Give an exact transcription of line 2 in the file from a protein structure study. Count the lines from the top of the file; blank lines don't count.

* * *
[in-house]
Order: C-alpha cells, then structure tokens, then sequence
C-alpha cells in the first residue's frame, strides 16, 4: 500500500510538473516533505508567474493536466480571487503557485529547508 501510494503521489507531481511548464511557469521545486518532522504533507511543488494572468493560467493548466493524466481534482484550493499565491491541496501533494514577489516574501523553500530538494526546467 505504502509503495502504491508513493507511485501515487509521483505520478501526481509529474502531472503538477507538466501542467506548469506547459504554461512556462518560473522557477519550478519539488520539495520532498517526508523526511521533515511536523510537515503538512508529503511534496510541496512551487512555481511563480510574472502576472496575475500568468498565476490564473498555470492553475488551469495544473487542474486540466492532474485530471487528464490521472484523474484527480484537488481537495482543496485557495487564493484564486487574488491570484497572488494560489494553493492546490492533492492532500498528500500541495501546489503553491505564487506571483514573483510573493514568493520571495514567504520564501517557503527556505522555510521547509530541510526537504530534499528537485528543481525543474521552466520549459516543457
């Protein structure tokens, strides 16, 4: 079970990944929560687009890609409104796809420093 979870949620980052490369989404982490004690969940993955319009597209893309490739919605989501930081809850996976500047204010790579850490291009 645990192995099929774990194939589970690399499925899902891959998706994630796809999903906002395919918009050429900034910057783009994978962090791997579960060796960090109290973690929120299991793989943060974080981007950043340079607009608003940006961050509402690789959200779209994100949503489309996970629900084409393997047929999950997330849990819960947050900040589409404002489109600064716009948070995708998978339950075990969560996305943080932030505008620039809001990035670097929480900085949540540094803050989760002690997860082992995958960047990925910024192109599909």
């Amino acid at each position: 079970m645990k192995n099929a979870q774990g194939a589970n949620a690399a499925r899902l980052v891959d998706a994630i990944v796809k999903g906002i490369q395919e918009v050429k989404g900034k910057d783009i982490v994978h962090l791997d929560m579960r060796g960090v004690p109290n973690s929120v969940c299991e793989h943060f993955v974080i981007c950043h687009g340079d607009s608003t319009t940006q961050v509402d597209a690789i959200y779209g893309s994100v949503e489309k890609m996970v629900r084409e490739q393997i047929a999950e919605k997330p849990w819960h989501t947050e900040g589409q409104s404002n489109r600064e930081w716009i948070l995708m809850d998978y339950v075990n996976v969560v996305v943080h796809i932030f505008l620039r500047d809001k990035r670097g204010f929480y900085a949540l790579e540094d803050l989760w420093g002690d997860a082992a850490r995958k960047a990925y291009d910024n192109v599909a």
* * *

Order: C-alpha cells, then structure tokens, then sequence